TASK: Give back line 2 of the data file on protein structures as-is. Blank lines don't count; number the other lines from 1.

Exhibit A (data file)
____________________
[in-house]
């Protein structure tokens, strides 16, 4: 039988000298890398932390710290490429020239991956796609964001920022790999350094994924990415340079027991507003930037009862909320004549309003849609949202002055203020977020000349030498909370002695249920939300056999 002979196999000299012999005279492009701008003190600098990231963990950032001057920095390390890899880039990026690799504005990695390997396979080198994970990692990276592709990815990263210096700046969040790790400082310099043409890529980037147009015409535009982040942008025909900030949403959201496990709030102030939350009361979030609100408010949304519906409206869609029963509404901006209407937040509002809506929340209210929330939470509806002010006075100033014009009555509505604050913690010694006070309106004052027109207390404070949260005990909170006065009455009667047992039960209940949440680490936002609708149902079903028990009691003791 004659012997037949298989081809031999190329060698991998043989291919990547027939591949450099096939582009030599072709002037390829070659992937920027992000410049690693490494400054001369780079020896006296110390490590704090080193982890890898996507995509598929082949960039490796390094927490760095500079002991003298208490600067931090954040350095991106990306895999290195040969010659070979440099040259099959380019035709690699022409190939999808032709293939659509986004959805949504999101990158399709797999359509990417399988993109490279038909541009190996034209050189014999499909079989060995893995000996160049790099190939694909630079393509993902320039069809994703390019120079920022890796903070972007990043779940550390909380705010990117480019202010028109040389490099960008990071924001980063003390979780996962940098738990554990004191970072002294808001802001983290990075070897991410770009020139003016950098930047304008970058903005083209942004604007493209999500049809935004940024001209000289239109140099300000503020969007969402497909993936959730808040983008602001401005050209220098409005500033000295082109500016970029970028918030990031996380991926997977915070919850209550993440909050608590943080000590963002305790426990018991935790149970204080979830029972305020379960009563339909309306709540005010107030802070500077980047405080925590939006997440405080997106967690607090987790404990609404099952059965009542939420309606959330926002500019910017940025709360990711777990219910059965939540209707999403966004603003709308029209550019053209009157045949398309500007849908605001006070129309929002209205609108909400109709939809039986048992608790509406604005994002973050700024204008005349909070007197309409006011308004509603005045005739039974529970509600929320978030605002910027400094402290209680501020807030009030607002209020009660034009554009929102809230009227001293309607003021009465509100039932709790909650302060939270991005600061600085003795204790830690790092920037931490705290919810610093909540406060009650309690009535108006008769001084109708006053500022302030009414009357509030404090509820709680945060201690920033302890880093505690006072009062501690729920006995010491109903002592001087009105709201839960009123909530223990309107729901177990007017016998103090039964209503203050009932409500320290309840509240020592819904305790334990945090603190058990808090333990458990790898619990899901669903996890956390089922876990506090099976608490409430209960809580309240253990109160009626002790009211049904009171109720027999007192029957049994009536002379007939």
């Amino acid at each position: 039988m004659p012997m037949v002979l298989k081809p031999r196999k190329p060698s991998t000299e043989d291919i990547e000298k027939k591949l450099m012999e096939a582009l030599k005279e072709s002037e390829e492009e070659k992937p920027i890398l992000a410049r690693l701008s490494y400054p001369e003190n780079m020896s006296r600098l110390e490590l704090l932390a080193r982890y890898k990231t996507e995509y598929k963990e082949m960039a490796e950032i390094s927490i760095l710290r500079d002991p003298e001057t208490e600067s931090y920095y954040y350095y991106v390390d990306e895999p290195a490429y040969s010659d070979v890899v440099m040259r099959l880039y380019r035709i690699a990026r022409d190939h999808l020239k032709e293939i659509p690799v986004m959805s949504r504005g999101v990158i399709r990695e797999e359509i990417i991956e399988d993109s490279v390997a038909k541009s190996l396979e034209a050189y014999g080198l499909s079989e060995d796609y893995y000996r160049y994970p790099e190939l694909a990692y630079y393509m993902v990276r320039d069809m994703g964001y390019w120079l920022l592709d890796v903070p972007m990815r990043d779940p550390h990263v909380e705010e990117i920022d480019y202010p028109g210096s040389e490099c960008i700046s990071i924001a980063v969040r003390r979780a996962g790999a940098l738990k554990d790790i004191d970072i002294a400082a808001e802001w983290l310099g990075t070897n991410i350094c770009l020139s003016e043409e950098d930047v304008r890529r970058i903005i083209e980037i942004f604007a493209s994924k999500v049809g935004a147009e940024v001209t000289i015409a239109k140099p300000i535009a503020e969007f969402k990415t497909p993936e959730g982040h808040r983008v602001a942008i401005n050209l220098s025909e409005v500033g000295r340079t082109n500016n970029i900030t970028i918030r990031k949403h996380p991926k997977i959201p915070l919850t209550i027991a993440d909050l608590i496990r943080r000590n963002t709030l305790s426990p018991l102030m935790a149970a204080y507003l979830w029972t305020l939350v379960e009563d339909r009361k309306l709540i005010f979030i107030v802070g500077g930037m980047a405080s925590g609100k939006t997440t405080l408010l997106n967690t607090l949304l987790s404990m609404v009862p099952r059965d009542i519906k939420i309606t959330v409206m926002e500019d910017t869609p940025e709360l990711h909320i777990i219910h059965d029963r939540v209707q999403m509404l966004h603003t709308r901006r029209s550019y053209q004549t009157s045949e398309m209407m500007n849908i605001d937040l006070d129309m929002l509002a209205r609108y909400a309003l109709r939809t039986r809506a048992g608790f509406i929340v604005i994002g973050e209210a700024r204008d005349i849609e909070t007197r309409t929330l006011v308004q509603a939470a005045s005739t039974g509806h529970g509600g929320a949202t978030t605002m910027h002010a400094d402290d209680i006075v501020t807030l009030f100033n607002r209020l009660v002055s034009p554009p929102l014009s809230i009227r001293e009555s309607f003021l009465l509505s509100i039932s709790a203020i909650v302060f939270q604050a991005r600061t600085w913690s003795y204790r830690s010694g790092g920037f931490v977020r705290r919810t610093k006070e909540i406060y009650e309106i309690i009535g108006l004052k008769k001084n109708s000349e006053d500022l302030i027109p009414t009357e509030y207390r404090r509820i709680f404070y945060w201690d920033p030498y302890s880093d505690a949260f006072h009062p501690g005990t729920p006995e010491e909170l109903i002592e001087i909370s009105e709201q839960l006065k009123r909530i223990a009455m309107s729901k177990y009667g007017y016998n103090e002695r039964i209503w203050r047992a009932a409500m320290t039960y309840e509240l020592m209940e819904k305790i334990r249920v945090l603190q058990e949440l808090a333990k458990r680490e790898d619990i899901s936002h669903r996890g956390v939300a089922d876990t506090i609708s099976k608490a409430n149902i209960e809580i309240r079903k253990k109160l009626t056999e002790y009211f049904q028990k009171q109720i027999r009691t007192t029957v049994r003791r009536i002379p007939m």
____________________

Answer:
């Protein structure tokens, strides 16, 4: 039988000298890398932390710290490429020239991956796609964001920022790999350094994924990415340079027991507003930037009862909320004549309003849609949202002055203020977020000349030498909370002695249920939300056999 002979196999000299012999005279492009701008003190600098990231963990950032001057920095390390890899880039990026690799504005990695390997396979080198994970990692990276592709990815990263210096700046969040790790400082310099043409890529980037147009015409535009982040942008025909900030949403959201496990709030102030939350009361979030609100408010949304519906409206869609029963509404901006209407937040509002809506929340209210929330939470509806002010006075100033014009009555509505604050913690010694006070309106004052027109207390404070949260005990909170006065009455009667047992039960209940949440680490936002609708149902079903028990009691003791 004659012997037949298989081809031999190329060698991998043989291919990547027939591949450099096939582009030599072709002037390829070659992937920027992000410049690693490494400054001369780079020896006296110390490590704090080193982890890898996507995509598929082949960039490796390094927490760095500079002991003298208490600067931090954040350095991106990306895999290195040969010659070979440099040259099959380019035709690699022409190939999808032709293939659509986004959805949504999101990158399709797999359509990417399988993109490279038909541009190996034209050189014999499909079989060995893995000996160049790099190939694909630079393509993902320039069809994703390019120079920022890796903070972007990043779940550390909380705010990117480019202010028109040389490099960008990071924001980063003390979780996962940098738990554990004191970072002294808001802001983290990075070897991410770009020139003016950098930047304008970058903005083209942004604007493209999500049809935004940024001209000289239109140099300000503020969007969402497909993936959730808040983008602001401005050209220098409005500033000295082109500016970029970028918030990031996380991926997977915070919850209550993440909050608590943080000590963002305790426990018991935790149970204080979830029972305020379960009563339909309306709540005010107030802070500077980047405080925590939006997440405080997106967690607090987790404990609404099952059965009542939420309606959330926002500019910017940025709360990711777990219910059965939540209707999403966004603003709308029209550019053209009157045949398309500007849908605001006070129309929002209205609108909400109709939809039986048992608790509406604005994002973050700024204008005349909070007197309409006011308004509603005045005739039974529970509600929320978030605002910027400094402290209680501020807030009030607002209020009660034009554009929102809230009227001293309607003021009465509100039932709790909650302060939270991005600061600085003795204790830690790092920037931490705290919810610093909540406060009650309690009535108006008769001084109708006053500022302030009414009357509030404090509820709680945060201690920033302890880093505690006072009062501690729920006995010491109903002592001087009105709201839960009123909530223990309107729901177990007017016998103090039964209503203050009932409500320290309840509240020592819904305790334990945090603190058990808090333990458990790898619990899901669903996890956390089922876990506090099976608490409430209960809580309240253990109160009626002790009211049904009171109720027999007192029957049994009536002379007939």